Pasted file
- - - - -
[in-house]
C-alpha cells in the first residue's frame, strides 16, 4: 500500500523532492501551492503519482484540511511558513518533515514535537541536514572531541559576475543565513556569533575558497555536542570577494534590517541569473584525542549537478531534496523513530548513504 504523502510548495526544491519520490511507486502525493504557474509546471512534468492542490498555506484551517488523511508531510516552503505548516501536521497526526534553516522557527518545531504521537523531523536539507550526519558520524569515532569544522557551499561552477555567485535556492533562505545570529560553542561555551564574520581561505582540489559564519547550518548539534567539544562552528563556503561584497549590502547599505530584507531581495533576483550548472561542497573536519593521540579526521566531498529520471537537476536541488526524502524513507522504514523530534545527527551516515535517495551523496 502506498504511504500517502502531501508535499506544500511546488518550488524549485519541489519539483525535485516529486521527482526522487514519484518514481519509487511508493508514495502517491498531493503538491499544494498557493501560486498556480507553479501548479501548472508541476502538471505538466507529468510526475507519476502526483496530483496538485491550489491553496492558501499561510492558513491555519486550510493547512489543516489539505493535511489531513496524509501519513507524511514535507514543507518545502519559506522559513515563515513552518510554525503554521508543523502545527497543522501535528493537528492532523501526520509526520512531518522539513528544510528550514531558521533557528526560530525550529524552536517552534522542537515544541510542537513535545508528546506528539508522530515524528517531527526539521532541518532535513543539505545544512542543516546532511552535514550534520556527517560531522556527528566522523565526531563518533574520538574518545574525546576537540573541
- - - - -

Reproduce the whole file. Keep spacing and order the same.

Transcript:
[in-house]
C-alpha cells in the first residue's frame, strides 16, 4: 500500500523532492501551492503519482484540511511558513518533515514535537541536514572531541559576475543565513556569533575558497555536542570577494534590517541569473584525542549537478531534496523513530548513504 504523502510548495526544491519520490511507486502525493504557474509546471512534468492542490498555506484551517488523511508531510516552503505548516501536521497526526534553516522557527518545531504521537523531523536539507550526519558520524569515532569544522557551499561552477555567485535556492533562505545570529560553542561555551564574520581561505582540489559564519547550518548539534567539544562552528563556503561584497549590502547599505530584507531581495533576483550548472561542497573536519593521540579526521566531498529520471537537476536541488526524502524513507522504514523530534545527527551516515535517495551523496 502506498504511504500517502502531501508535499506544500511546488518550488524549485519541489519539483525535485516529486521527482526522487514519484518514481519509487511508493508514495502517491498531493503538491499544494498557493501560486498556480507553479501548479501548472508541476502538471505538466507529468510526475507519476502526483496530483496538485491550489491553496492558501499561510492558513491555519486550510493547512489543516489539505493535511489531513496524509501519513507524511514535507514543507518545502519559506522559513515563515513552518510554525503554521508543523502545527497543522501535528493537528492532523501526520509526520512531518522539513528544510528550514531558521533557528526560530525550529524552536517552534522542537515544541510542537513535545508528546506528539508522530515524528517531527526539521532541518532535513543539505545544512542543516546532511552535514550534520556527517560531522556527528566522523565526531563518533574520538574518545574525546576537540573541